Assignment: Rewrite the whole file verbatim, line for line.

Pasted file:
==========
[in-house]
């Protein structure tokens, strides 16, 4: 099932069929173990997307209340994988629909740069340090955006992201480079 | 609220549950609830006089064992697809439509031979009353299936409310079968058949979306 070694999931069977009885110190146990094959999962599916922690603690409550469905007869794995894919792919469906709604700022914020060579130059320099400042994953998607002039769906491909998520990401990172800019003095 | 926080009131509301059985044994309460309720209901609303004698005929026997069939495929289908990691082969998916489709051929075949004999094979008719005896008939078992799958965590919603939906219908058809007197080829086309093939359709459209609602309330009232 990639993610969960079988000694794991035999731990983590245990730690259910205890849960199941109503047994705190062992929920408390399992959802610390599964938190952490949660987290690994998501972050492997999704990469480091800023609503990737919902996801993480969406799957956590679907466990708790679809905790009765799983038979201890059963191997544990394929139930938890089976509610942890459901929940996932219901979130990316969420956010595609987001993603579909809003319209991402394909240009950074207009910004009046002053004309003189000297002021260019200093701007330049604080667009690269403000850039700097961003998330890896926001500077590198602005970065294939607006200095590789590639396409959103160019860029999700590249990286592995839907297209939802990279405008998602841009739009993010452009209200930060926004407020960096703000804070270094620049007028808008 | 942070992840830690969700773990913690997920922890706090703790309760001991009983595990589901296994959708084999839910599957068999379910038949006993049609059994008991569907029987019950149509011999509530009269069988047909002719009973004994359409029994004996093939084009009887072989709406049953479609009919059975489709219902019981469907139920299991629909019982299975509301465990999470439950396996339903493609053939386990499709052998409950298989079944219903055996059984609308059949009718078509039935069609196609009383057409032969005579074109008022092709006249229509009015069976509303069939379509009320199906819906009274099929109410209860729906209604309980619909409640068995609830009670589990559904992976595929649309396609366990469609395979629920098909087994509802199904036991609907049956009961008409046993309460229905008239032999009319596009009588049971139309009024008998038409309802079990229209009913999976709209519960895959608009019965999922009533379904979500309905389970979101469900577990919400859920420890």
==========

[in-house]
């Protein structure tokens, strides 16, 4: 099932069929173990997307209340994988629909740069340090955006992201480079 | 609220549950609830006089064992697809439509031979009353299936409310079968058949979306 070694999931069977009885110190146990094959999962599916922690603690409550469905007869794995894919792919469906709604700022914020060579130059320099400042994953998607002039769906491909998520990401990172800019003095 | 926080009131509301059985044994309460309720209901609303004698005929026997069939495929289908990691082969998916489709051929075949004999094979008719005896008939078992799958965590919603939906219908058809007197080829086309093939359709459209609602309330009232 990639993610969960079988000694794991035999731990983590245990730690259910205890849960199941109503047994705190062992929920408390399992959802610390599964938190952490949660987290690994998501972050492997999704990469480091800023609503990737919902996801993480969406799957956590679907466990708790679809905790009765799983038979201890059963191997544990394929139930938890089976509610942890459901929940996932219901979130990316969420956010595609987001993603579909809003319209991402394909240009950074207009910004009046002053004309003189000297002021260019200093701007330049604080667009690269403000850039700097961003998330890896926001500077590198602005970065294939607006200095590789590639396409959103160019860029999700590249990286592995839907297209939802990279405008998602841009739009993010452009209200930060926004407020960096703000804070270094620049007028808008 | 942070992840830690969700773990913690997920922890706090703790309760001991009983595990589901296994959708084999839910599957068999379910038949006993049609059994008991569907029987019950149509011999509530009269069988047909002719009973004994359409029994004996093939084009009887072989709406049953479609009919059975489709219902019981469907139920299991629909019982299975509301465990999470439950396996339903493609053939386990499709052998409950298989079944219903055996059984609308059949009718078509039935069609196609009383057409032969005579074109008022092709006249229509009015069976509303069939379509009320199906819906009274099929109410209860729906209604309980619909409640068995609830009670589990559904992976595929649309396609366990469609395979629920098909087994509802199904036991609907049956009961008409046993309460229905008239032999009319596009009588049971139309009024008998038409309802079990229209009913999976709209519960895959608009019965999922009533379904979500309905389970979101469900577990919400859920420890």